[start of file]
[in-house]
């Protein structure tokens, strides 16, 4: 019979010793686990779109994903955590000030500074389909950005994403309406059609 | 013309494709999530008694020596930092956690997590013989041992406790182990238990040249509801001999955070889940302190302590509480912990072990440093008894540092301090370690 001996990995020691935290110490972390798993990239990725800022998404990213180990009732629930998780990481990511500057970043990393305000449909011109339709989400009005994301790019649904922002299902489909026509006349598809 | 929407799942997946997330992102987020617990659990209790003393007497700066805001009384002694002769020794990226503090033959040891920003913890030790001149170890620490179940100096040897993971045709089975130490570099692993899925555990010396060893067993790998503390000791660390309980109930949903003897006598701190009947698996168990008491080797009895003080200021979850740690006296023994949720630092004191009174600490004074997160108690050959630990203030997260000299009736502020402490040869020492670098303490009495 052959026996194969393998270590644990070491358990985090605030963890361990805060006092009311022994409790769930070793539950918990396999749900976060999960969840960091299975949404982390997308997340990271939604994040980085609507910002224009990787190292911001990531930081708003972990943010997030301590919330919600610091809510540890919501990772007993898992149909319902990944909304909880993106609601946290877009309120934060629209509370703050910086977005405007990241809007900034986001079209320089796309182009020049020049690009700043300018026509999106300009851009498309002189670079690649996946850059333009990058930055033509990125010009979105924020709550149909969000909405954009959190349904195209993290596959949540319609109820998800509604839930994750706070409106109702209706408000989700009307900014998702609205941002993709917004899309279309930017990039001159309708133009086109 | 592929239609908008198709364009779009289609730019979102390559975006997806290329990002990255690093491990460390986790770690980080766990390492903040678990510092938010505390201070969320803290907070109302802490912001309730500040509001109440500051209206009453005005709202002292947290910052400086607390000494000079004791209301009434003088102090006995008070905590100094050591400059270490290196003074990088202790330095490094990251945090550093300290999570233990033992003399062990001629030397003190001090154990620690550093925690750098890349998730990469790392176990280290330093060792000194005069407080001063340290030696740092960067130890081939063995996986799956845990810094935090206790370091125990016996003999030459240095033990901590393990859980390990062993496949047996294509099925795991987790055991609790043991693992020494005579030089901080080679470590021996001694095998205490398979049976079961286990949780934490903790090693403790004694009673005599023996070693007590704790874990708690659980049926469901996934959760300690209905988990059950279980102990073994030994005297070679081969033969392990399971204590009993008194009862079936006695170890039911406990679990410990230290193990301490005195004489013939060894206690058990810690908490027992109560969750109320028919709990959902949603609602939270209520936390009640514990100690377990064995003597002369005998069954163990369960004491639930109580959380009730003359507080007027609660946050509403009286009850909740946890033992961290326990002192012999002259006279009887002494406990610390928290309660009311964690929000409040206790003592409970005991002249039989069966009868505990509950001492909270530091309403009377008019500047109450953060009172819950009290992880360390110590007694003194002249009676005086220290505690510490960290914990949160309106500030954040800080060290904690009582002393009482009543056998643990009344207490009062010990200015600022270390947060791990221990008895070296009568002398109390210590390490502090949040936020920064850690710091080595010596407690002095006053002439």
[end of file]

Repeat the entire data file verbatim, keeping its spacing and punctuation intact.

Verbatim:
[in-house]
């Protein structure tokens, strides 16, 4: 019979010793686990779109994903955590000030500074389909950005994403309406059609 | 013309494709999530008694020596930092956690997590013989041992406790182990238990040249509801001999955070889940302190302590509480912990072990440093008894540092301090370690 001996990995020691935290110490972390798993990239990725800022998404990213180990009732629930998780990481990511500057970043990393305000449909011109339709989400009005994301790019649904922002299902489909026509006349598809 | 929407799942997946997330992102987020617990659990209790003393007497700066805001009384002694002769020794990226503090033959040891920003913890030790001149170890620490179940100096040897993971045709089975130490570099692993899925555990010396060893067993790998503390000791660390309980109930949903003897006598701190009947698996168990008491080797009895003080200021979850740690006296023994949720630092004191009174600490004074997160108690050959630990203030997260000299009736502020402490040869020492670098303490009495 052959026996194969393998270590644990070491358990985090605030963890361990805060006092009311022994409790769930070793539950918990396999749900976060999960969840960091299975949404982390997308997340990271939604994040980085609507910002224009990787190292911001990531930081708003972990943010997030301590919330919600610091809510540890919501990772007993898992149909319902990944909304909880993106609601946290877009309120934060629209509370703050910086977005405007990241809007900034986001079209320089796309182009020049020049690009700043300018026509999106300009851009498309002189670079690649996946850059333009990058930055033509990125010009979105924020709550149909969000909405954009959190349904195209993290596959949540319609109820998800509604839930994750706070409106109702209706408000989700009307900014998702609205941002993709917004899309279309930017990039001159309708133009086109 | 592929239609908008198709364009779009289609730019979102390559975006997806290329990002990255690093491990460390986790770690980080766990390492903040678990510092938010505390201070969320803290907070109302802490912001309730500040509001109440500051209206009453005005709202002292947290910052400086607390000494000079004791209301009434003088102090006995008070905590100094050591400059270490290196003074990088202790330095490094990251945090550093300290999570233990033992003399062990001629030397003190001090154990620690550093925690750098890349998730990469790392176990280290330093060792000194005069407080001063340290030696740092960067130890081939063995996986799956845990810094935090206790370091125990016996003999030459240095033990901590393990859980390990062993496949047996294509099925795991987790055991609790043991693992020494005579030089901080080679470590021996001694095998205490398979049976079961286990949780934490903790090693403790004694009673005599023996070693007590704790874990708690659980049926469901996934959760300690209905988990059950279980102990073994030994005297070679081969033969392990399971204590009993008194009862079936006695170890039911406990679990410990230290193990301490005195004489013939060894206690058990810690908490027992109560969750109320028919709990959902949603609602939270209520936390009640514990100690377990064995003597002369005998069954163990369960004491639930109580959380009730003359507080007027609660946050509403009286009850909740946890033992961290326990002192012999002259006279009887002494406990610390928290309660009311964690929000409040206790003592409970005991002249039989069966009868505990509950001492909270530091309403009377008019500047109450953060009172819950009290992880360390110590007694003194002249009676005086220290505690510490960290914990949160309106500030954040800080060290904690009582002393009482009543056998643990009344207490009062010990200015600022270390947060791990221990008895070296009568002398109390210590390490502090949040936020920064850690710091080595010596407690002095006053002439």